6. It is easy to show that if the Soul were a corporeal entity, there could be no sense-perception, no mental act, no knowledge, no moral excellence, nothing of all that is noble.
There can be no perception without a unitary percipient whose identity enables it to grasp an object as an entirety.
The several senses will each be the entrance point of many diverse perceptions; in any one object there may be many characteristics; any one organ may be the channel of a group of objects, as for instance a face is known not by a special sense for separate features, nose, eyes; etc., but by one sense observing all in one act.
When sight and hearing gather their varying information, there must be some central unity to which both report. How could there be any statement of difference unless all sense-impressions appeared before a common identity able to take the sum of all?
This there must be, as there is a centre to a circle; the sense-impressions converging from every point of occurrence will be as lines striking from a circumference to what will be a true centre of perception as being a veritable unity.
If this centre were to break into separate points- so that the sense-impressions fell upon the two ends of a line- then, either it must reknit itself to unity and identity, perhaps at the mid-point of the line, or all remains unrelated, every end receiving the report of its particular field exactly as you and I have our distinct sense experiences.
Suppose the sense-object be such a unity as a face: all the points of observation must be brought together in one visual total, as is obvious since there could be no panorama of great expanses unless the detail were compressed to the capacity of the pupils.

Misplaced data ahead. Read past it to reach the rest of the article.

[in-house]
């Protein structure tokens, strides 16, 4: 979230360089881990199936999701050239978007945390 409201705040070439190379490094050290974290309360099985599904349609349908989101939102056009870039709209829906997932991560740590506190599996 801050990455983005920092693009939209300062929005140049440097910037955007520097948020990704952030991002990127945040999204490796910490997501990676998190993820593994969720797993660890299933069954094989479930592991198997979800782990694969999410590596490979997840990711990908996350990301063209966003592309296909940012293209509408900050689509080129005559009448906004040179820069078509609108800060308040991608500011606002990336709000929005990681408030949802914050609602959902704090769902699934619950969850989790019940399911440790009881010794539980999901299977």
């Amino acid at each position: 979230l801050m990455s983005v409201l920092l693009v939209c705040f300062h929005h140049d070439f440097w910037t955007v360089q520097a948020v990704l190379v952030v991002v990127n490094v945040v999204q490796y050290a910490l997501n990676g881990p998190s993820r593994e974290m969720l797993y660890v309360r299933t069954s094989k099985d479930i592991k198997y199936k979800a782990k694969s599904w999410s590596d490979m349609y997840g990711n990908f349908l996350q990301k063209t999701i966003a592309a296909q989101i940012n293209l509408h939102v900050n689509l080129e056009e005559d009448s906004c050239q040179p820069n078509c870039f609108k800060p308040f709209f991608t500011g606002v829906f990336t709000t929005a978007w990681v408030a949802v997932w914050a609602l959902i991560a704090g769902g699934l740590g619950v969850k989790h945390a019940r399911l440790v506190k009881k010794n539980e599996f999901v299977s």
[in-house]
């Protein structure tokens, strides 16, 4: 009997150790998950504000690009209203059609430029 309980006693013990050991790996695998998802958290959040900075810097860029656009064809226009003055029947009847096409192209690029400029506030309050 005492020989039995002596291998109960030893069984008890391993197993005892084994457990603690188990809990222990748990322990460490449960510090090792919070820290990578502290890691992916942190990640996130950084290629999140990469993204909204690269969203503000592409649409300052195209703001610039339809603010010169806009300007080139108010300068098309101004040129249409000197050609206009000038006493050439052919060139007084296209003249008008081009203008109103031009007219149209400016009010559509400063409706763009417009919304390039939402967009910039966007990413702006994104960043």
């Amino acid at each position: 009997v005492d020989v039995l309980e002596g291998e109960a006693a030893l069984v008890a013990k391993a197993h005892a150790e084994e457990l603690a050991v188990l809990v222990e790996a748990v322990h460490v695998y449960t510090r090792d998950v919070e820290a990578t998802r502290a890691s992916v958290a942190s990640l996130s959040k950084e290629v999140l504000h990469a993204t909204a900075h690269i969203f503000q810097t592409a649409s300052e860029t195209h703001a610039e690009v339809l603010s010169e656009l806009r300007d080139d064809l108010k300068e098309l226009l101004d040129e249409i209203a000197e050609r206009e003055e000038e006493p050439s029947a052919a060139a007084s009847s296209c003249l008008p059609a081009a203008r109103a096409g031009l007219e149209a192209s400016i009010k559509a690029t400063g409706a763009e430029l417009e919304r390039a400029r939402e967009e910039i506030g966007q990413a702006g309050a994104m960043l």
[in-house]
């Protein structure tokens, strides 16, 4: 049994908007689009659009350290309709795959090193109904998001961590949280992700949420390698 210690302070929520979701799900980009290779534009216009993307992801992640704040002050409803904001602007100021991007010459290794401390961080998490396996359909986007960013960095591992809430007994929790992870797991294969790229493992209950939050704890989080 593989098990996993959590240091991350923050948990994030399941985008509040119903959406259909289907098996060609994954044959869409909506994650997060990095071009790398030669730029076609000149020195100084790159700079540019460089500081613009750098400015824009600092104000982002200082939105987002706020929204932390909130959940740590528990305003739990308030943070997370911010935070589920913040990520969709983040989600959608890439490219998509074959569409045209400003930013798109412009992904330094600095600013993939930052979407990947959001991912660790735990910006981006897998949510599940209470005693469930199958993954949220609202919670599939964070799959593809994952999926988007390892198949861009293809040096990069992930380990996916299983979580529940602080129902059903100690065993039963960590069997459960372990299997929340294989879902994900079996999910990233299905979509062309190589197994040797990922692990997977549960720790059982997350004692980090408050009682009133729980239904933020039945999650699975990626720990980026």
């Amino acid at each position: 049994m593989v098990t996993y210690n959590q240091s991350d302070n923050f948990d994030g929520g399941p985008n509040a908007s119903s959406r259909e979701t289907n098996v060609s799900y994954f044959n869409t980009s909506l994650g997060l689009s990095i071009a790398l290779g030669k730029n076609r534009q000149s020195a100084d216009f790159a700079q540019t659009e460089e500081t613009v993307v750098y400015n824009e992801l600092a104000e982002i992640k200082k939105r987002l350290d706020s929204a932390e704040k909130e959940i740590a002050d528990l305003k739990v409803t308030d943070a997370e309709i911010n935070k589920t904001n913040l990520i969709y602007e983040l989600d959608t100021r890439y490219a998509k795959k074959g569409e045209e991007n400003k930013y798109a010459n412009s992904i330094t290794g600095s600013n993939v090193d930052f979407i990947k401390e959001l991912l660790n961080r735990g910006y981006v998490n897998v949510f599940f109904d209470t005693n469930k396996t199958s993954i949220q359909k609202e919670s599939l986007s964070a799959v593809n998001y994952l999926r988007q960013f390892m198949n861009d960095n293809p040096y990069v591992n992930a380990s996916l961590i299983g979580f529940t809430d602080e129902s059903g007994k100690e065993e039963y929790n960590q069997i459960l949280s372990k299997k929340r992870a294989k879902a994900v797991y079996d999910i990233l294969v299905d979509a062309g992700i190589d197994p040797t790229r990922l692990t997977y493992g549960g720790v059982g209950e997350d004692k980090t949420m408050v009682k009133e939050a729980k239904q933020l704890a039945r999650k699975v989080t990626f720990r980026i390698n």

Much more must this be true in the case of thoughts, partless entities as they are, impinging upon the centre of consciousness which [to receive them] must itself be void of part.
Either this or, supposing the centre of consciousness to be a thing of quantity and extension, the sensible object will coincide with it point by point of their co-expansion so that any given point in the faculty will perceive solely what coincides with it in the object: and thus nothing in us could perceive any thing as a whole.
This cannot be: the faculty entire must be a unity; no such dividing is possible; this is no matter in which we can think of equal sections coinciding; the centre of consciousness has no such relation of equality with any sensible object. The only possible ratio of divisibility would be that of the number of diverse elements in the impinging sensation: are we then to suppose that each part of the soul, and every part of each part, will have perception? Or will the part of the parts have none? That is impossible: every part, then, has perception; the [hypothetical] magnitude, of soul and each part of soul, is infinitely divisible; there will therefore be in each part an infinite number of perceptions of the object, and therefore an infinitude of representations of it at our centre of consciousness.
If the sentient be a material entity sensation could only be of the order of seal-impressions struck by a ring on wax, in this case by sensible objects on the blood or on the intervenient air.
If, at this, the impression is like one made in liquids- as would be reasonable- it will be confused and wavering as upon water, and there can be no memory. If the impressions are permanent, then either no fresh ones can be stamped upon the occupied ground- and there can be no change of sensations- or, others being made, the former will be obliterated; and all record of the past is done away with.
If memory implies fresh sensations imposed upon former ones, the earlier not barring their way, the soul cannot be a material entity.